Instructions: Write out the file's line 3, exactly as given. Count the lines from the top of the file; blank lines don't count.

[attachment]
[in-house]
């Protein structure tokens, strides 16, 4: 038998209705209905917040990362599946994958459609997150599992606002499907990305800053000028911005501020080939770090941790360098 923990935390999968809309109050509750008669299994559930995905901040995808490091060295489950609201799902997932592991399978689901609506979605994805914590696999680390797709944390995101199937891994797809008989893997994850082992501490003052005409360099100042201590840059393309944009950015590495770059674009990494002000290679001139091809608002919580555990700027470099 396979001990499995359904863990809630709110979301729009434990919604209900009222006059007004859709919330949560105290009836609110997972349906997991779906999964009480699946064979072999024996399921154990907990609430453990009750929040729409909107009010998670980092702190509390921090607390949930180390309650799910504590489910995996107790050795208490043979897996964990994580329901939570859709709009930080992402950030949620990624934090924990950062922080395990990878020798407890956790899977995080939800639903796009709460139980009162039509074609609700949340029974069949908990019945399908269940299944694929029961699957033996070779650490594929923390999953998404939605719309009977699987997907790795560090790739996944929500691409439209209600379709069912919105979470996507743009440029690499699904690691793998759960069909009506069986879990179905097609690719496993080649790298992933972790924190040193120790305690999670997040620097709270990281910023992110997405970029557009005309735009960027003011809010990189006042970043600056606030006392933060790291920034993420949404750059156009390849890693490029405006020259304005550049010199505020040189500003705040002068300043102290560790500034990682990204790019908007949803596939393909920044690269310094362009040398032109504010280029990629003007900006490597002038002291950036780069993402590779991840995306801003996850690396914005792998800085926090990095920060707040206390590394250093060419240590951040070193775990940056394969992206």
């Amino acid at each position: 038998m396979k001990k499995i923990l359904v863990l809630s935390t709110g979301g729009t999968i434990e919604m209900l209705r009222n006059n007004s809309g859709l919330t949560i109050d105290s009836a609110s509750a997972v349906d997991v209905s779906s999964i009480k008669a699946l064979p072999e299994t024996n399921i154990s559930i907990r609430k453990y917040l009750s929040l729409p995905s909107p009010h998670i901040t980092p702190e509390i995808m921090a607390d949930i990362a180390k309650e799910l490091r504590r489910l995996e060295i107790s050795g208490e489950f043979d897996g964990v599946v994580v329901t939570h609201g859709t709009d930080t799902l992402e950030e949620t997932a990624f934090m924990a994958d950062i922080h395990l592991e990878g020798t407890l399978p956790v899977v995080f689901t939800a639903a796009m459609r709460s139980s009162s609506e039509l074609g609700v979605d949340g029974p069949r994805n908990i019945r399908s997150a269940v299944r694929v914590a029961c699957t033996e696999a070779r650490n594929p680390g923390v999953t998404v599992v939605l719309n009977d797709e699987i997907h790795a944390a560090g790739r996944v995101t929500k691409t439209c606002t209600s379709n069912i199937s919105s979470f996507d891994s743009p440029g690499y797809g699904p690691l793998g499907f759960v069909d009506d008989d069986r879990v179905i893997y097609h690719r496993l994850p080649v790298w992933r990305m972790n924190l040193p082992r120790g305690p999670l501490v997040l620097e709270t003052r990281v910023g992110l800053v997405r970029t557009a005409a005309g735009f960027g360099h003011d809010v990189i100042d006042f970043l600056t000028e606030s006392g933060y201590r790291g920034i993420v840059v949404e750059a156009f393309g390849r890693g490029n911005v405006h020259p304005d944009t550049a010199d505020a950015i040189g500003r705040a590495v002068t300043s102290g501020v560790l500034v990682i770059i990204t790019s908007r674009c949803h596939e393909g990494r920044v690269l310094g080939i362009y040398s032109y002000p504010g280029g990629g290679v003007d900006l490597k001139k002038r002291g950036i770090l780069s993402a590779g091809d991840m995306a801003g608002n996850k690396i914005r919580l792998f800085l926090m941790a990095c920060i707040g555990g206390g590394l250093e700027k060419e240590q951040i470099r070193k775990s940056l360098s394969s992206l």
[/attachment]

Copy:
């Amino acid at each position: 038998m396979k001990k499995i923990l359904v863990l809630s935390t709110g979301g729009t999968i434990e919604m209900l209705r009222n006059n007004s809309g859709l919330t949560i109050d105290s009836a609110s509750a997972v349906d997991v209905s779906s999964i009480k008669a699946l064979p072999e299994t024996n399921i154990s559930i907990r609430k453990y917040l009750s929040l729409p995905s909107p009010h998670i901040t980092p702190e509390i995808m921090a607390d949930i990362a180390k309650e799910l490091r504590r489910l995996e060295i107790s050795g208490e489950f043979d897996g964990v599946v994580v329901t939570h609201g859709t709009d930080t799902l992402e950030e949620t997932a990624f934090m924990a994958d950062i922080h395990l592991e990878g020798t407890l399978p956790v899977v995080f689901t939800a639903a796009m459609r709460s139980s009162s609506e039509l074609g609700v979605d949340g029974p069949r994805n908990i019945r399908s997150a269940v299944r694929v914590a029961c699957t033996e696999a070779r650490n594929p680390g923390v999953t998404v599992v939605l719309n009977d797709e699987i997907h790795a944390a560090g790739r996944v995101t929500k691409t439209c606002t209600s379709n069912i199937s919105s979470f996507d891994s743009p440029g690499y797809g699904p690691l793998g499907f759960v069909d009506d008989d069986r879990v179905i893997y097609h690719r496993l994850p080649v790298w992933r990305m972790n924190l040193p082992r120790g305690p999670l501490v997040l620097e709270t003052r990281v910023g992110l800053v997405r970029t557009a005409a005309g735009f960027g360099h003011d809010v990189i100042d006042f970043l600056t000028e606030s006392g933060y201590r790291g920034i993420v840059v949404e750059a156009f393309g390849r890693g490029n911005v405006h020259p304005d944009t550049a010199d505020a950015i040189g500003r705040a590495v002068t300043s102290g501020v560790l500034v990682i770059i990204t790019s908007r674009c949803h596939e393909g990494r920044v690269l310094g080939i362009y040398s032109y002000p504010g280029g990629g290679v003007d900006l490597k001139k002038r002291g950036i770090l780069s993402a590779g091809d991840m995306a801003g608002n996850k690396i914005r919580l792998f800085l926090m941790a990095c920060i707040g555990g206390g590394l250093e700027k060419e240590q951040i470099r070193k775990s940056l360098s394969s992206l």